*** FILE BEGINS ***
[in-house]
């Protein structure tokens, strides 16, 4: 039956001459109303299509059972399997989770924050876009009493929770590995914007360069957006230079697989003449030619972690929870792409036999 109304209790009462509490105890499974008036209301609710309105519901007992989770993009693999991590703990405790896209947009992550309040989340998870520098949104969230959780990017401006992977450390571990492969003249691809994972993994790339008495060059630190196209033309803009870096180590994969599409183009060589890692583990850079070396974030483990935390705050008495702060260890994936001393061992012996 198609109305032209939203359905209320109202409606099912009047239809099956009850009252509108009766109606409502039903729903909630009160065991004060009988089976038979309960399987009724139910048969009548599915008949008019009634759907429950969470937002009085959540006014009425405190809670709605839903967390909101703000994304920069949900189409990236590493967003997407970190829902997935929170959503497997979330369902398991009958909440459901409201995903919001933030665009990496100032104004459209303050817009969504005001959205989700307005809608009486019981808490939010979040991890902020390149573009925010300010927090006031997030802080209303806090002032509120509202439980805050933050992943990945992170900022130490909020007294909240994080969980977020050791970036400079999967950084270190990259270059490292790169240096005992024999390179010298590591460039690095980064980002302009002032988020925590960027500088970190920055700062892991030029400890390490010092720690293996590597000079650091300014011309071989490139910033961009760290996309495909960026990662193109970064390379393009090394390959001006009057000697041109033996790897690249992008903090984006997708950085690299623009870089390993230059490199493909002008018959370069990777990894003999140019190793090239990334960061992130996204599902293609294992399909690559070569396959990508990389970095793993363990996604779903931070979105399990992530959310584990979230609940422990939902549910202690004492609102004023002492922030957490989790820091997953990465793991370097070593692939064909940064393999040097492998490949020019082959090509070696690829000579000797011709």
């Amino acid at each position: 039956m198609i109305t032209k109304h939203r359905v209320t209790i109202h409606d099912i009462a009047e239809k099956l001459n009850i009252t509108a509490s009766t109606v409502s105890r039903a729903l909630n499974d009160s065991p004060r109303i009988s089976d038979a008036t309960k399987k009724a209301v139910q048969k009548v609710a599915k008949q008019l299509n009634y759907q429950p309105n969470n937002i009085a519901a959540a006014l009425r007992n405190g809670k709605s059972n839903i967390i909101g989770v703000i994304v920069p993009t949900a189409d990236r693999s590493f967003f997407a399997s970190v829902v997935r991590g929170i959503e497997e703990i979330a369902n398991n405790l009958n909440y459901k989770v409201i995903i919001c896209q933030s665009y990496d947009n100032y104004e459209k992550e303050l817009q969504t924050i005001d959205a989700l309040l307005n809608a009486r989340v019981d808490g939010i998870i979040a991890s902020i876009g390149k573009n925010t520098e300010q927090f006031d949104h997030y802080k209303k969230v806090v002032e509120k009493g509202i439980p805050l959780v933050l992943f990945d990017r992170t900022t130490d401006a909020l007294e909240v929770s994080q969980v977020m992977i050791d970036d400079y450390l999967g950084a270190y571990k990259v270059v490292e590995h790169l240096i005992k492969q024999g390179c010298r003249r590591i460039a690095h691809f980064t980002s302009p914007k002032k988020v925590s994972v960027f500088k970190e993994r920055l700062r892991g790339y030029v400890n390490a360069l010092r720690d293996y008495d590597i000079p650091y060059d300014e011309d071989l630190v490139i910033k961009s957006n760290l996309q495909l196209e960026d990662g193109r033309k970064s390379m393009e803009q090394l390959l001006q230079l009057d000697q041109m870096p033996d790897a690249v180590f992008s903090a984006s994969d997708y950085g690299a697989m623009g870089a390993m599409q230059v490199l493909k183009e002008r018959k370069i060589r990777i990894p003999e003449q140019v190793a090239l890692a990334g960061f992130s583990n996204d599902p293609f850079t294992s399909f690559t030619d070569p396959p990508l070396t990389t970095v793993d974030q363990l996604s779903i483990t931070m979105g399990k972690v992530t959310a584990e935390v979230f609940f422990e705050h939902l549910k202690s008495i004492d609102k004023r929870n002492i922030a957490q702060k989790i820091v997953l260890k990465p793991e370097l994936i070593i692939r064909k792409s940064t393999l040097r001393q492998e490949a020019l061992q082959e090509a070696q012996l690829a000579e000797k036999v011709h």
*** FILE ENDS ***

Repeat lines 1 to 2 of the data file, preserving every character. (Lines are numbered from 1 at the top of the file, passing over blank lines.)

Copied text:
[in-house]
């Protein structure tokens, strides 16, 4: 039956001459109303299509059972399997989770924050876009009493929770590995914007360069957006230079697989003449030619972690929870792409036999 109304209790009462509490105890499974008036209301609710309105519901007992989770993009693999991590703990405790896209947009992550309040989340998870520098949104969230959780990017401006992977450390571990492969003249691809994972993994790339008495060059630190196209033309803009870096180590994969599409183009060589890692583990850079070396974030483990935390705050008495702060260890994936001393061992012996 198609109305032209939203359905209320109202409606099912009047239809099956009850009252509108009766109606409502039903729903909630009160065991004060009988089976038979309960399987009724139910048969009548599915008949008019009634759907429950969470937002009085959540006014009425405190809670709605839903967390909101703000994304920069949900189409990236590493967003997407970190829902997935929170959503497997979330369902398991009958909440459901409201995903919001933030665009990496100032104004459209303050817009969504005001959205989700307005809608009486019981808490939010979040991890902020390149573009925010300010927090006031997030802080209303806090002032509120509202439980805050933050992943990945992170900022130490909020007294909240994080969980977020050791970036400079999967950084270190990259270059490292790169240096005992024999390179010298590591460039690095980064980002302009002032988020925590960027500088970190920055700062892991030029400890390490010092720690293996590597000079650091300014011309071989490139910033961009760290996309495909960026990662193109970064390379393009090394390959001006009057000697041109033996790897690249992008903090984006997708950085690299623009870089390993230059490199493909002008018959370069990777990894003999140019190793090239990334960061992130996204599902293609294992399909690559070569396959990508990389970095793993363990996604779903931070979105399990992530959310584990979230609940422990939902549910202690004492609102004023002492922030957490989790820091997953990465793991370097070593692939064909940064393999040097492998490949020019082959090509070696690829000579000797011709």